If we assume that all $A,B,C,D$ are real, we can use cylindrical algebraic decomposition (CAD) to simplify such an expression (in general, CAD can handle logical formulas involving polynomial (in)equalities). Sage has an interface to QEPCAD (QEPCAD itself, however, I believe is not shipped with sage, so has to be installed) which is one of the most popular implementations of CAD. Here is how QEPCAD simplifies your expression:

```
sage: from sage.interfaces.qepcad import qepcad_formula, qepcad, qformula
sage: var("A,B,C,D")
sage: qf = qepcad_formula
sage: expr = qf.or_([qf.and_([A<=B, B<=C]), qf.and_([A<=D, D<=C]), qf.and_([B<=A, A<=D, D<=C]), qf.and_([D>=C, A<=B, B<=C]), qf.and_([B<=A, D>=C])])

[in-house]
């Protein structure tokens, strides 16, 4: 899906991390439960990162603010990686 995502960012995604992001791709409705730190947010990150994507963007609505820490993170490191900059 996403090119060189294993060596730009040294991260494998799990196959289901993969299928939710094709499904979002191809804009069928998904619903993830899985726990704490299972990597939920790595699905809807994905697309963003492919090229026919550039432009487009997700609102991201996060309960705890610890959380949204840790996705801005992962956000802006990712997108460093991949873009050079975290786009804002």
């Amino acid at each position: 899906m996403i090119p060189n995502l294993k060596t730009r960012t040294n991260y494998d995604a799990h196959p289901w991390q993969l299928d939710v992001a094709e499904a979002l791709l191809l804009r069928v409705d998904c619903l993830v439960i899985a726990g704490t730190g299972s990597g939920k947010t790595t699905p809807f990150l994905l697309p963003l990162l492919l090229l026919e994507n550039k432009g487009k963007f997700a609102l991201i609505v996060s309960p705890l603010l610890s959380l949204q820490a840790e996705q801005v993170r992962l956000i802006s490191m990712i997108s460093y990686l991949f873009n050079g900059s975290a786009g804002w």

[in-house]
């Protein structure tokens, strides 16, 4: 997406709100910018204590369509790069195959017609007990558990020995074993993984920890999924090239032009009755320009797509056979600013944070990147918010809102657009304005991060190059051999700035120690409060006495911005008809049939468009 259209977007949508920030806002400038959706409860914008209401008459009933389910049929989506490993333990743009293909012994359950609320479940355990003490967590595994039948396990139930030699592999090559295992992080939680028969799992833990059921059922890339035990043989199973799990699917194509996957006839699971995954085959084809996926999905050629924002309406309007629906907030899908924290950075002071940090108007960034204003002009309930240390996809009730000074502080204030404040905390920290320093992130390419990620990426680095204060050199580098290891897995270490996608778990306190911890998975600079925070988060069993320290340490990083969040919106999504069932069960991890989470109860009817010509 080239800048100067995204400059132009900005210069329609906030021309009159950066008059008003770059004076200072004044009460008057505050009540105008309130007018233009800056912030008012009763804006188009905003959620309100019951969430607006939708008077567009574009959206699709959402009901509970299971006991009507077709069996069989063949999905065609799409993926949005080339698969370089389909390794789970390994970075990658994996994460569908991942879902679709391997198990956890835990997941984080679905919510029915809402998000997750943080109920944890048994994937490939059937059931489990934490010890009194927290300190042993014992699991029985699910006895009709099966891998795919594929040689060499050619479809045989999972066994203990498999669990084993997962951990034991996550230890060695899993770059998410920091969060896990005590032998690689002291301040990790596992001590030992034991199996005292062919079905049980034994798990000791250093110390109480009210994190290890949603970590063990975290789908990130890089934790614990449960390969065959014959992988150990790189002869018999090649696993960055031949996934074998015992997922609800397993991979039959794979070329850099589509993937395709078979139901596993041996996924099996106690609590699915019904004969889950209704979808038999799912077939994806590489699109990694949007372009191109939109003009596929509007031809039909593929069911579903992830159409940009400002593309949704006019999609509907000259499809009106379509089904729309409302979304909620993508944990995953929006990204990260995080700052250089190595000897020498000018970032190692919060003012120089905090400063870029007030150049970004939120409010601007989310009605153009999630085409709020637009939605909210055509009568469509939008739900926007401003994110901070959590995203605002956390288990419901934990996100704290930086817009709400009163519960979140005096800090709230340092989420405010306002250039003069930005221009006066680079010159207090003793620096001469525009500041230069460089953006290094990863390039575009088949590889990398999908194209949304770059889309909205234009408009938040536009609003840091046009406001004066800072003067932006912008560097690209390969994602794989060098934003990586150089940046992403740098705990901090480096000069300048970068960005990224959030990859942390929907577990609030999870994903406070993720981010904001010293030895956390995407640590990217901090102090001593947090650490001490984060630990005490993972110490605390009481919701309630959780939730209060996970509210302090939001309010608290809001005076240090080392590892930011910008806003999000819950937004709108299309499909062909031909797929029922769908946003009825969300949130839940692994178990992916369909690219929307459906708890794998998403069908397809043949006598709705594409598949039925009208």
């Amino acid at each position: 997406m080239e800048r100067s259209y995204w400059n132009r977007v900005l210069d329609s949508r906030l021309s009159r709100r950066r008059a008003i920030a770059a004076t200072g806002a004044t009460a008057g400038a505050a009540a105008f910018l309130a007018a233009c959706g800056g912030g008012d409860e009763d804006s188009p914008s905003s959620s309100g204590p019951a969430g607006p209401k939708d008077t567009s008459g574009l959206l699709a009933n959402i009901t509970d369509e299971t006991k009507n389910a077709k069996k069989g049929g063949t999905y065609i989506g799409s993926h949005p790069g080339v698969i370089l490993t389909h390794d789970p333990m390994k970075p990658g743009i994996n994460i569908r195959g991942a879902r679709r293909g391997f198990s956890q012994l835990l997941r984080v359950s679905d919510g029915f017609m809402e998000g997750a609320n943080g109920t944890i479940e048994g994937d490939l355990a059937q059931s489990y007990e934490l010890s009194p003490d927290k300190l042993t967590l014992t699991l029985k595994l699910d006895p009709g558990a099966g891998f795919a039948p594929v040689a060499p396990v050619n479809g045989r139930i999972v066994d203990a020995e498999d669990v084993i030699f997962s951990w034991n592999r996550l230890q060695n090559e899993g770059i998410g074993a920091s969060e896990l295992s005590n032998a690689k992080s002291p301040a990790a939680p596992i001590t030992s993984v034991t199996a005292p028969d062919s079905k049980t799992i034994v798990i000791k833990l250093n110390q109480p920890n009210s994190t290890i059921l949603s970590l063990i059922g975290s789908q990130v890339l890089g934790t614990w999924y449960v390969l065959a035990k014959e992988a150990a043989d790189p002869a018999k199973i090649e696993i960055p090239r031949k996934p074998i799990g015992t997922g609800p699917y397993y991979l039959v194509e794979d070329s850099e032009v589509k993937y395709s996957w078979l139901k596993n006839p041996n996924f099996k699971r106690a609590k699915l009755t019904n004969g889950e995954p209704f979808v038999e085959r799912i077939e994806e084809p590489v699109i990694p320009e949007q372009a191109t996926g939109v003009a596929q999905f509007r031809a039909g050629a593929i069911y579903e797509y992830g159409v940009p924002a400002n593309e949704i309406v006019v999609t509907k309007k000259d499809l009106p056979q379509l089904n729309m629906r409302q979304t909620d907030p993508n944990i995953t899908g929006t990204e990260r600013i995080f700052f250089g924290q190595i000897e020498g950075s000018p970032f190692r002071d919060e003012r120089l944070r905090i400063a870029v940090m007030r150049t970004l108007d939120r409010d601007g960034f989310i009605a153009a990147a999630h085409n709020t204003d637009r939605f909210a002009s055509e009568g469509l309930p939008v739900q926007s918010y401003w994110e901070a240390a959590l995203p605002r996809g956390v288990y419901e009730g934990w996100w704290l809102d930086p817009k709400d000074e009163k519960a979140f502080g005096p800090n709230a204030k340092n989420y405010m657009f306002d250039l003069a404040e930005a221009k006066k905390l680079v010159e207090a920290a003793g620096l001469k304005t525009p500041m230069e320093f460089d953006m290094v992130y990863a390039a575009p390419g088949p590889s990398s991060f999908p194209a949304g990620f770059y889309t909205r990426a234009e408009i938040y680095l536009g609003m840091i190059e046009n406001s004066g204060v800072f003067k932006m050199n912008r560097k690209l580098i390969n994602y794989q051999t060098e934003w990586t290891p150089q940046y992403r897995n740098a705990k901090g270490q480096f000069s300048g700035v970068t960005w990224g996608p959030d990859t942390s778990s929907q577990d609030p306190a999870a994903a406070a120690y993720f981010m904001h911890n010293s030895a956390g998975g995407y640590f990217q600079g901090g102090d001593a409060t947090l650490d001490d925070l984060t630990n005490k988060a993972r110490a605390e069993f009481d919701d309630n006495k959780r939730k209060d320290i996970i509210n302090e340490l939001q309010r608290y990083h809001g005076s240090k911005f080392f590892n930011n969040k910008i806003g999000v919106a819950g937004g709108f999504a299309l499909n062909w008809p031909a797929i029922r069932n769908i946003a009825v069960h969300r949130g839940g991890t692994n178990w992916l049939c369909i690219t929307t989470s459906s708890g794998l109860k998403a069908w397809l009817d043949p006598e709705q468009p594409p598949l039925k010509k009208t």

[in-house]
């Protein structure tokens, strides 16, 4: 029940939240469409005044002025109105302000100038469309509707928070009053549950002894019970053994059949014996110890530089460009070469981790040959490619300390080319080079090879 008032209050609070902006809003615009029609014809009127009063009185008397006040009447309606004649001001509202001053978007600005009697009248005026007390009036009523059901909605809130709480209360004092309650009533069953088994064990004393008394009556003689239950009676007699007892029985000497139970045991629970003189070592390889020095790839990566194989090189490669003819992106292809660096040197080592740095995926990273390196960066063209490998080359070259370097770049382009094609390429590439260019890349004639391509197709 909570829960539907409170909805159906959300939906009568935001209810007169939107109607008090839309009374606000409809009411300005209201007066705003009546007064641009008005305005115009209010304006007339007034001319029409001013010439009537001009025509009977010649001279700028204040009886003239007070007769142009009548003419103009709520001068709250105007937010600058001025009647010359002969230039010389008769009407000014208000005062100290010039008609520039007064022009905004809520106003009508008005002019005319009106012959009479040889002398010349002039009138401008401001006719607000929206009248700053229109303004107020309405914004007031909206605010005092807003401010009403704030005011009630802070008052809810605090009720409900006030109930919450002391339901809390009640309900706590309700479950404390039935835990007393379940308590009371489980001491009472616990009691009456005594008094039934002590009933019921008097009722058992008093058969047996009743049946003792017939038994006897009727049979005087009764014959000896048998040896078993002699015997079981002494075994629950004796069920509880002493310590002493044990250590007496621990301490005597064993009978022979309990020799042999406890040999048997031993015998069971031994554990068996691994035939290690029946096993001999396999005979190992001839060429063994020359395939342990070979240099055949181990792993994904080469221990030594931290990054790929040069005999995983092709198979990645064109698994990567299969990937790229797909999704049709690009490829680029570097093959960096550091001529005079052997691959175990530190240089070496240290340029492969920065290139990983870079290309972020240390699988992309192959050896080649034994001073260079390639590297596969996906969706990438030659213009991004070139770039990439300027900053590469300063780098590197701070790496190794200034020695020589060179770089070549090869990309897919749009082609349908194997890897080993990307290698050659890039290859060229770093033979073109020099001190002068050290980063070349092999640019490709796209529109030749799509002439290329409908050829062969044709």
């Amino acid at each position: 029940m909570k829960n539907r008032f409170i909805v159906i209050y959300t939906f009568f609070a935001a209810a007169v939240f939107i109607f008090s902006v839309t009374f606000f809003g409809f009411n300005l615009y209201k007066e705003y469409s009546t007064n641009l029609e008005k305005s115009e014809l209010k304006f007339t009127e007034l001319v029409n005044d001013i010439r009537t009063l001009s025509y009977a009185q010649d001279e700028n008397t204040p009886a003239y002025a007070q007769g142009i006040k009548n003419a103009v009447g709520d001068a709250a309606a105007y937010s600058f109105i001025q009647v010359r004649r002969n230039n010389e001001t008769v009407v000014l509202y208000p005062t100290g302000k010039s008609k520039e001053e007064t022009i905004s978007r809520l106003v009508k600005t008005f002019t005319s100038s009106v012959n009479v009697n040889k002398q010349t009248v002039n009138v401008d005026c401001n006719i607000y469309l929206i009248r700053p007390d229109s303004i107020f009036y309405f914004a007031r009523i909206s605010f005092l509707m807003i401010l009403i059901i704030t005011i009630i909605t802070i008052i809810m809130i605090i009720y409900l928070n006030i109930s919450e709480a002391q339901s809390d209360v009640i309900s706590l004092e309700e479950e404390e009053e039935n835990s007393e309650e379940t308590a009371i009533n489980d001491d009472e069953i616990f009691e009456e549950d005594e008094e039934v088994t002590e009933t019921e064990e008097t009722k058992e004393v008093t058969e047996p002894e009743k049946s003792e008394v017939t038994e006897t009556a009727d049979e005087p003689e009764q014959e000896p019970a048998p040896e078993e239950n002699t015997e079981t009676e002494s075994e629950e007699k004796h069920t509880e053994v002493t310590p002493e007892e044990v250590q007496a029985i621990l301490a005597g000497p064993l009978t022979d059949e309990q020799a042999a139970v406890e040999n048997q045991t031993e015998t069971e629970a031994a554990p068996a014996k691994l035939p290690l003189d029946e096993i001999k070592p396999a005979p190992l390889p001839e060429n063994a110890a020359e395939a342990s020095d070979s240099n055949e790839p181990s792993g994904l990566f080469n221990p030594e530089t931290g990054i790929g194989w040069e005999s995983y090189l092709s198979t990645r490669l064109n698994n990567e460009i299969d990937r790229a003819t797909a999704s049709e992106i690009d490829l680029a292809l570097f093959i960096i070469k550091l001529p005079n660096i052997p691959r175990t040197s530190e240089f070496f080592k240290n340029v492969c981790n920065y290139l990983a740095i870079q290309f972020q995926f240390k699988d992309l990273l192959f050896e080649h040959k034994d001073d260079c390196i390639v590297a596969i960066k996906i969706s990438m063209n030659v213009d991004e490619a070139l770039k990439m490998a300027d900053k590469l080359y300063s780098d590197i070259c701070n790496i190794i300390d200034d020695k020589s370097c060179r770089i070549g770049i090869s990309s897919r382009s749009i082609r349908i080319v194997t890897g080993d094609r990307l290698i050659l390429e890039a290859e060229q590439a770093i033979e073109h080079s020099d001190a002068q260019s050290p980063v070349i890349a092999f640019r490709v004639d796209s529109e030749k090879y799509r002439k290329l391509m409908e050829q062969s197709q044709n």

sage: qepcad(expr)
[ B - A >= 0 /\ C - B >= 0 ] \/ [ D - A >= 0 /\ D - C <= 0 ] \/ [ B - A <= 0 /\ D - C >= 0 ]
```

to try to answer, I tried the code below (which must surely not be correct) but the kernel never stops !

From the manual :

"Formulas consist of the following operators:

& – and

| – or

~ – not

^ – xor

-> – if-then

<-> – if and only if

Operators can be applied to variables that consist of a leading letter and trailing underscores and alphanumerics. Parentheses may be used to explicitly show order of operation."

Your code uses symbols not in the above list ; no wonder that it can't compile...

More important : "A>=B" is a predicative assertion, not a proposition. First-order predicate logic is a horse of another color...